Downstream of the third roller 16 are the pick-up mechanisms 19, 20. Both pick-up mechanisms are for moving the final cuffed sleeve blank B (see FIG. 9) formed in the dimension D, off of the conveyor belt 22. The pick-up mechanism 19 is illustrated most clearly in FIGS. 7-10, and is adapted to pick up and stack long sleeve finished blanks B.
Mechanism 19 includes a first plurality of projecting portions 54, and a second plurality of projecting portions 55. Portions 55 preferably are made of spring steel, and portions 54 are non-resilient and have an air jet 56 associated therewith. Portions 54, 55 are relatively rotatable with respect to each other about an axis defined by shaft 57, from a position wherein they are spaced from each other (see FIG. 7), to position wherein they are adjacent each other (see FIG. 9) and grasp the cuff portion C of a finished blank B therebetween.
The air jet 56 associated with each projection 54 is provided with air through an air tube 58, the air being introduced between the cuff C and the sleeve S to effect movement of the cuff upwardly against an apertured guard 59, as illustrated in FIG. 7. As illustrated in FIG. 8, the projections 55 are aligned with the apertures 60 of the guard 59. Upon actuation of any suitable means for effecting relative rotation between the members 54, 55 [such as the pneumatic cylinder 61 which effects rotation of the projections 55, and the supports 62 to which they are connected, about the shaft 57], results in the projections 54, 55 grasping the cuff C of the blank B therebetween.
As seen most is clearly in FIGS. 9 and 10, once the blank B is grasped by the means 19, it is moved in the direction D by effecting linear movement of the block 63 to which the shaft 57 is connected. The block 63 is guided by guide rails 64, 65 mounted in the linearly extending support 66. The free ends of cables 67 from a conventional pneumatic cable cylinder 71 (FIG. 14) are connected to the block 63, and effect reciprocation thereof in the dimension D. The blank B is moved in the dimension D away from the conveyor belts 22 until the cuff C is a predetermined distance past the rail 68 which is mounted to the main frame of the machine 10 by levers 69, 70, as illustrated in FIG. 10. Then the cylinder 61 moves the projections 55 away from the projections 54, releasing the blank B, so that it drapes over the rail 68 in the manner illustrated in FIG. 1.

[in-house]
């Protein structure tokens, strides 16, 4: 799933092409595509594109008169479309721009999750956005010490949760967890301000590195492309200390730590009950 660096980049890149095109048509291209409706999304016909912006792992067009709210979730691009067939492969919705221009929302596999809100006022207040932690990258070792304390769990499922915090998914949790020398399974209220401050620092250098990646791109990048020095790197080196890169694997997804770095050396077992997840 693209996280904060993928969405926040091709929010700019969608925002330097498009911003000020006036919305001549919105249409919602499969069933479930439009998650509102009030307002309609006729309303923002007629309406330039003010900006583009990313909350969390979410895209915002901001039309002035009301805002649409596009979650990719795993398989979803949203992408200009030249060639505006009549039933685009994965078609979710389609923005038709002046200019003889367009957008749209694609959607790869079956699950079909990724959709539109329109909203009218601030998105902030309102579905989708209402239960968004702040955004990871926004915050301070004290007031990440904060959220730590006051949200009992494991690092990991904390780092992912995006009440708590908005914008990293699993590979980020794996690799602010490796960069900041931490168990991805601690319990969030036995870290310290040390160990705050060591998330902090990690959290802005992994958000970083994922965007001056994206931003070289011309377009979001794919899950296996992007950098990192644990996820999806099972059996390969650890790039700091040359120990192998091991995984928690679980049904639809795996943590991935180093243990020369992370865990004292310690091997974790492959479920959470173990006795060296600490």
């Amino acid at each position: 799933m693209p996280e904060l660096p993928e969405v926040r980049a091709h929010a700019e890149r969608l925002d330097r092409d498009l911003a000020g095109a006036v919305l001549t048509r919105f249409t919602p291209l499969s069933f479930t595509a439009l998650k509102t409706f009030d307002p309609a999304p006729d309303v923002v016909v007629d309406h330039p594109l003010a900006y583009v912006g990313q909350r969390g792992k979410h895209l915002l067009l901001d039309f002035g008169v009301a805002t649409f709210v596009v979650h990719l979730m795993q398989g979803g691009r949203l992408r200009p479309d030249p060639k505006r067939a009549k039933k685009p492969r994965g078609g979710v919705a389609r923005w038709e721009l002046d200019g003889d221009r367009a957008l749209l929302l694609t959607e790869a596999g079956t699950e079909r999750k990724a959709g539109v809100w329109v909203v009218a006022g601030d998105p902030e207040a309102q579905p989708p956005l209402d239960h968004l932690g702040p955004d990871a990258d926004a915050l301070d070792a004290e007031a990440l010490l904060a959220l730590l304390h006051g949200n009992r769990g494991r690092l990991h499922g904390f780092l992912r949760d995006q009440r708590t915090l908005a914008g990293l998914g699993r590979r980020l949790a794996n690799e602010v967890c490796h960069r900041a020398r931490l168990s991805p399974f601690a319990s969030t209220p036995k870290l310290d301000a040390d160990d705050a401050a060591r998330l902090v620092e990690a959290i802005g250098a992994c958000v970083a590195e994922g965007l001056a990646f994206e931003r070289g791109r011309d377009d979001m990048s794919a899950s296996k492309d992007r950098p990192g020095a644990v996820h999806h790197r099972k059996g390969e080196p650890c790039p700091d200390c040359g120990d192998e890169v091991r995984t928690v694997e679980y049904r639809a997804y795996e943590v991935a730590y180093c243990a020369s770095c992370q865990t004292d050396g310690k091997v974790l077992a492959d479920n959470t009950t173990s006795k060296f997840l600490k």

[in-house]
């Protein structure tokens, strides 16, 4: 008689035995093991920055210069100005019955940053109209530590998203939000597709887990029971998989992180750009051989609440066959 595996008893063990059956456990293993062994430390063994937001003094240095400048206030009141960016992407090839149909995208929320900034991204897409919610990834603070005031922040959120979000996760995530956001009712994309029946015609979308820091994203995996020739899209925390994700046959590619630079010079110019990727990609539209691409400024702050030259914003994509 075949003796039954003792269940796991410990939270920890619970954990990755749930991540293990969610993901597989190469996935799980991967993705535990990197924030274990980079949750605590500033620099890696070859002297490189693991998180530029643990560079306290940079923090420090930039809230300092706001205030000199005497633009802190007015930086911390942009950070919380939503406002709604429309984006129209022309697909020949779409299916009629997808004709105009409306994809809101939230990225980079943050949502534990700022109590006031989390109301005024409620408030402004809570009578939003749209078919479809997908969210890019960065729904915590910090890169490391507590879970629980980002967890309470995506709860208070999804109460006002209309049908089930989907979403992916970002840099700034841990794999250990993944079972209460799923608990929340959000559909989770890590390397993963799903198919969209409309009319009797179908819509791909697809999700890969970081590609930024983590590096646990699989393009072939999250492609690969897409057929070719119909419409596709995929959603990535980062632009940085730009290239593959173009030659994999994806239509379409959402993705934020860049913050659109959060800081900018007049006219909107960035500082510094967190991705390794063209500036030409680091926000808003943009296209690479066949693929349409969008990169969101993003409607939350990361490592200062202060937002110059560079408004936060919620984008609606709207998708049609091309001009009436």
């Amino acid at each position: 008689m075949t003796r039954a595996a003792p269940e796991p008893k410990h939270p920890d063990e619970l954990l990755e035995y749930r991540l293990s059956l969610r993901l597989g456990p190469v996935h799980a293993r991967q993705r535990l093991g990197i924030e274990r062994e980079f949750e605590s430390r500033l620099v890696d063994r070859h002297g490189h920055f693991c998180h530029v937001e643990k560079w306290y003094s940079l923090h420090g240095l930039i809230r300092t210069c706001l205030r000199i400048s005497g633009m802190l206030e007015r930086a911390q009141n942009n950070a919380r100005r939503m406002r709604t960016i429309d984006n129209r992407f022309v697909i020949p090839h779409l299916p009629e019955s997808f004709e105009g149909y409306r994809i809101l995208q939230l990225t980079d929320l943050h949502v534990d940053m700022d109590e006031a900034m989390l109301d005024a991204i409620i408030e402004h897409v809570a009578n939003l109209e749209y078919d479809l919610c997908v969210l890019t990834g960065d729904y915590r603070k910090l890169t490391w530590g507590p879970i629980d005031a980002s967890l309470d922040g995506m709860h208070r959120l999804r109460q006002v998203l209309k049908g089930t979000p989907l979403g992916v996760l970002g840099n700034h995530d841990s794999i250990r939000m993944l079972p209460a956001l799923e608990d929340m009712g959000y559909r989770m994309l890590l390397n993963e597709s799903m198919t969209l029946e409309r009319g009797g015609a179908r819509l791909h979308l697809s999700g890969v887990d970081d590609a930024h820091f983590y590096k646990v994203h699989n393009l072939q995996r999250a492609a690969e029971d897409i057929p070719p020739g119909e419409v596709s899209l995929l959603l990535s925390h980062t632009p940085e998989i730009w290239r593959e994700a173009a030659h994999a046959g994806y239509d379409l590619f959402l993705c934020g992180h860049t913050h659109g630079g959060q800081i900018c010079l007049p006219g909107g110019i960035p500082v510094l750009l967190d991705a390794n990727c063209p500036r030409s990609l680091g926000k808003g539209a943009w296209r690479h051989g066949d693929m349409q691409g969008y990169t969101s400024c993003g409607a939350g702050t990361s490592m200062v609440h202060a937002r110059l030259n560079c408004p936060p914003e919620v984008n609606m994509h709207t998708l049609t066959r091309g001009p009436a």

Utilizing the mechanism 19 it is possible to stack the finished blanks B more uniformly and with the cuff portions C thereof remaining flat, which facilitates subsequent operations (e.g. sewing of the blanks B into sleeves). Stacking over the rail 68 instead of on a flat table is also desirable since a shorter distance of travel of the block 66 under the influence of the pneumatic cable cylinder 71 is necessary. For instance, to drape the cloth blank B over a rail, the cylinder 71 need only have a travel of about 36 inches, whereas to lay it flat on a table it would need a travel of at least 48 inches.
The short sleeve stacking mechanism 20 may be utilized instead of the long sleeve stacker 19. The short sleeve stacker 20 includes (see FIGS. 12 and 13 in particular) a tray 75 mounted for rotation about shaft 76, shaft 76 extending in dimension A, and rotatable by a rotary air cylinder 77. The tray 75 includes a pair of side arms 78 which mount a plurality of rollers 79 on a rotatable shaft 80, the shaft 80 extending parallel to the shaft 76, and also being powered through any suitable drive mechanism (extending within an arm 78) by the motor 77.
Upon actuation of the motor 77, the entire tray 75 is rotated clockwise (as viewed in FIG. 12) so that the rollers 79 engage a finished blank B on top of the conveyor belts 22 and surface 21. The rollers 79 grip the blank B and move it onto the tray 75. Once the rotary cylinder 77 has been actuated for a predetermined length of travel and/or time, it cuts off, and any suitable spring mechanism--which has been tensioned or compressed by the clockwise rotation of the tray 75--causes the tray 75 to spring back to its initial position. This causes the garment blank B on the tray 75 to be flipped onto side table 82, into a stack. Once the desired number of flips of the tray 75 to form a stack of a desired height is counted by any suitable counting mechanism, the pusher 83--which is actuated by a pneumatic cylinder 90 (FIG. 14)--is operated to push the stack to the edge of the side table 82 so that a new stack may be formed on the portion of the side table 82 closest to the mechanism 20.